The Prosecution of Animal Cruelty Cases – An Ethical ImperativePosted by Geoff Fleck, ALDF Attorney on May 29, 2012
I’ve written in the past about how important it is for animal cruelty prosecutors to "take the high road" and be scrupulously ethical.1 I stand by what I’ve said. But as I’ve studied and considered the issue further, it has occurred to me that an even more fundamental ethical issue presents itself with disturbing frequency – the failure of prosecutors to prosecute animal cruelty adequately or at all (usually citing overwork and/or the prioritization of human victim crimes). I conclude that it is not only a dereliction of duty for prosecutors not to aggressively prosecute animal cruelty cases, but that it is unethical as well.2
For what more noble service does the State offer than protection of the weak from the strong, the shelter of those politically disenfranchised from those in power, and the defense of the vulnerable against the tyranny of bullies? That’s what prosecutors do, or at least what they should do. It seems to me that this is the most important justification for their existence. They are the valiant defenders of victims’ rights no matter what the reason for the victim’s vulnerability – be it poverty, race, gender, age, physical or mental weakness or, I suggest, species. Violence is violence. Abuse is abuse. It has been proven beyond all doubt that the violent crimes of domestic battery, child abuse, abuse of the elderly, hate crimes, and animal cruelty are inextricably intertwined at both practical and philosophical levels. The empirical data is compelling.
Animal cruelty presents a five-time risk of violent crime against humans.3 75% of all violent offenders have prior records of cruelty to animals.4 25% of all “aggressive inmates” have committed five or more acts of animal cruelty as children.5 In families investigated for child abuse, 60% revealed pet abuse.6 Childhood cruelty to animals is an important predictor of later antisocial and aggressive acts and that children showing these behaviors, without intervention, are at risk for enduring disorders in conduct and mental health.7 In three surveys in women’s shelters in Wisconsin and Utah an average of 74% of pet-owning women reported that a pet had been threatened, injured, or killed by their abuser.8 The 1995 Utah survey also found that children witnessed animal abuse in over 60% of the cases, and 32% of women reported that one or more of their children hurt or killed a pet.9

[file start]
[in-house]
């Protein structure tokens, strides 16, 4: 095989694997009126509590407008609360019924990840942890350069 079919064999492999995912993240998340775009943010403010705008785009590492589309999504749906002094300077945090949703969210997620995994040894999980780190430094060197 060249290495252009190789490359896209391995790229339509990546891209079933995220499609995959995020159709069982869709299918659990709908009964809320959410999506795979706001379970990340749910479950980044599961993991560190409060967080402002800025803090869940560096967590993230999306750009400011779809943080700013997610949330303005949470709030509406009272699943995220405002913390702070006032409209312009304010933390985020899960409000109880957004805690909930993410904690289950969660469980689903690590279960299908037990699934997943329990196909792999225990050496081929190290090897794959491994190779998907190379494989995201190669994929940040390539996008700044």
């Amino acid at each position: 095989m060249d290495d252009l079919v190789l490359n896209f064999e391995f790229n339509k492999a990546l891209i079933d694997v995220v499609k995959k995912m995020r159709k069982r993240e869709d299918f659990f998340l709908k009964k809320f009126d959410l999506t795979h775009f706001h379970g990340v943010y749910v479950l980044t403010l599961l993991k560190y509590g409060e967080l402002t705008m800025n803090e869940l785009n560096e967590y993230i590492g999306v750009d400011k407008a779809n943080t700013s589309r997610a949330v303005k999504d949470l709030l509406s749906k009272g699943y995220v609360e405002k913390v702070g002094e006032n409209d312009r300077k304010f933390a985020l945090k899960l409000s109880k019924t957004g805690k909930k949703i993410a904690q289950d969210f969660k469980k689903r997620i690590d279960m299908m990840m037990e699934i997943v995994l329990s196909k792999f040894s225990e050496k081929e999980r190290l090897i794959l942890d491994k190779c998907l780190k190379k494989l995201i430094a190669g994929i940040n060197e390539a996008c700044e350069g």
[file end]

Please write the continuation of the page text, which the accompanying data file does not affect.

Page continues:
Let’s take a basic description of "ethics:" “the discipline dealing with what is good and bad or right and wrong…” [Webster’s Third New International Dictionary, 1993].
In light of the irrefutable link between animal cruelty and human violence – especially domestic and child abuse – prosecuting acts of violence against animals addresses exactly the same issue as prosecuting abuses against humans. They are but two sides of the same coin. I predict that aggressive animal cruelty prosecutions will directly affect the number and frequency of related human violence crimes. If a prosecutor attends to his responsibility to prosecute animal abusers, I further predict that he or she will see a reduction in the number of offenses against humans. So by embracing animal cruelty cases as crimes deserving of aggressive prosecution, a State or District Attorney’s caseload of violent crime will actually decrease over time.
When they fail to earnestly prosecute animal abuse crimes, prosecutors forfeit a golden opportunity to stem the extraordinary violence which permeates our society. It is a "bad" and "wrong" thing to do and, it is therefore, unethical. On the other hand, prosecuting animal cruelty cases is undeniably right.
- Ethical Considerations in the Prosecution of Animal Cruelty Cases, NDAA/NCPAA Vol. 2, No. 1, 2012
- The writer recently retired from a 15-year career as an assistant state attorney in Florida
- MSPCA & Northeastern University Study from 1975-1996)
- Hellman, D.S., & Blackman, N. (1966). Enuresis, fire setting, and cruelty to animals: A triad predictive of adult crime. American Journal of Psychiatry, 122, 1431-1435
- Kellert, S. R. & Felthous, A. R. (1985). Childhood cruelty toward animals among criminals and noncriminals. Human Relations, 38, 1113-1129
- DeViney, Dickert & Lockwood, 1983
- Becker & French, 2004; American Psychiatric Association, 1994
- Frank R. Ascione, 1995 and 1997
- Frank R. Ascione, 1995